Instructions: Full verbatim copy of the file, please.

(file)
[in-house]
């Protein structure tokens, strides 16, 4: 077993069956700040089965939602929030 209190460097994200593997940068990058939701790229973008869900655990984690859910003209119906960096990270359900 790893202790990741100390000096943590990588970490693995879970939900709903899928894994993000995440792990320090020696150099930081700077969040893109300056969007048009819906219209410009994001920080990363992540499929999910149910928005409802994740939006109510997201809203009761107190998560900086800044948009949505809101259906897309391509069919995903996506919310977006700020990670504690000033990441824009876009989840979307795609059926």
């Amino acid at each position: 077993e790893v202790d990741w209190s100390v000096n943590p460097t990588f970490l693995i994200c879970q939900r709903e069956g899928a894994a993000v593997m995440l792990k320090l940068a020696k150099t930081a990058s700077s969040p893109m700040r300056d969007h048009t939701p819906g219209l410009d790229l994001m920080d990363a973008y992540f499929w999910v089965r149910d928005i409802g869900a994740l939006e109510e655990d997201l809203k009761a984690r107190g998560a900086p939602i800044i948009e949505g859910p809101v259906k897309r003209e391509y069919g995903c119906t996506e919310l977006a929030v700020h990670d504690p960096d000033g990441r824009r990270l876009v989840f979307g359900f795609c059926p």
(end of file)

[in-house]
């Protein structure tokens, strides 16, 4: 077993069956700040089965939602929030 209190460097994200593997940068990058939701790229973008869900655990984690859910003209119906960096990270359900 790893202790990741100390000096943590990588970490693995879970939900709903899928894994993000995440792990320090020696150099930081700077969040893109300056969007048009819906219209410009994001920080990363992540499929999910149910928005409802994740939006109510997201809203009761107190998560900086800044948009949505809101259906897309391509069919995903996506919310977006700020990670504690000033990441824009876009989840979307795609059926």
């Amino acid at each position: 077993e790893v202790d990741w209190s100390v000096n943590p460097t990588f970490l693995i994200c879970q939900r709903e069956g899928a894994a993000v593997m995440l792990k320090l940068a020696k150099t930081a990058s700077s969040p893109m700040r300056d969007h048009t939701p819906g219209l410009d790229l994001m920080d990363a973008y992540f499929w999910v089965r149910d928005i409802g869900a994740l939006e109510e655990d997201l809203k009761a984690r107190g998560a900086p939602i800044i948009e949505g859910p809101v259906k897309r003209e391509y069919g995903c119906t996506e919310l977006a929030v700020h990670d504690p960096d000033g990441r824009r990270l876009v989840f979307g359900f795609c059926p």